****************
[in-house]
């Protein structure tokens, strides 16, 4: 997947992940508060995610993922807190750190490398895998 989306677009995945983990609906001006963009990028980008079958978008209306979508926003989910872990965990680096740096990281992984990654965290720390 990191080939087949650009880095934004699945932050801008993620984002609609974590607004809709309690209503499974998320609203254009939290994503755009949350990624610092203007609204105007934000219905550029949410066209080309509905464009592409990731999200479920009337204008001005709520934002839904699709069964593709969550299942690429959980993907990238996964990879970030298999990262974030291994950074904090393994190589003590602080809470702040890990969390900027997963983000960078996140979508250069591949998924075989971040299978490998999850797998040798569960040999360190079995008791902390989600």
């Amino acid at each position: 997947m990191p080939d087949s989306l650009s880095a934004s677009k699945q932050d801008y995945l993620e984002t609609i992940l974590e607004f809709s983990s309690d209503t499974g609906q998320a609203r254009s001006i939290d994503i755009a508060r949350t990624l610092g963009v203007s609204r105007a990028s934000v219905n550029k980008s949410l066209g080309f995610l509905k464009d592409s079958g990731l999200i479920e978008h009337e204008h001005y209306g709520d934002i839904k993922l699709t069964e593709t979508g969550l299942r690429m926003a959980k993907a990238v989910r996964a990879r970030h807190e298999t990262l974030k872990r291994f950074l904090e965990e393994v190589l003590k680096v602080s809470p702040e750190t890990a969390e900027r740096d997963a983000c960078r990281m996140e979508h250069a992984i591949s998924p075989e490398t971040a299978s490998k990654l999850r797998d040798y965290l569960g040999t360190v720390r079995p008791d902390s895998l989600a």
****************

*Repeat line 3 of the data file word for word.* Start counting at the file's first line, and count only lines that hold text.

């Amino acid at each position: 997947m990191p080939d087949s989306l650009s880095a934004s677009k699945q932050d801008y995945l993620e984002t609609i992940l974590e607004f809709s983990s309690d209503t499974g609906q998320a609203r254009s001006i939290d994503i755009a508060r949350t990624l610092g963009v203007s609204r105007a990028s934000v219905n550029k980008s949410l066209g080309f995610l509905k464009d592409s079958g990731l999200i479920e978008h009337e204008h001005y209306g709520d934002i839904k993922l699709t069964e593709t979508g969550l299942r690429m926003a959980k993907a990238v989910r996964a990879r970030h807190e298999t990262l974030k872990r291994f950074l904090e965990e393994v190589l003590k680096v602080s809470p702040e750190t890990a969390e900027r740096d997963a983000c960078r990281m996140e979508h250069a992984i591949s998924p075989e490398t971040a299978s490998k990654l999850r797998d040798y965290l569960g040999t360190v720390r079995p008791d902390s895998l989600a």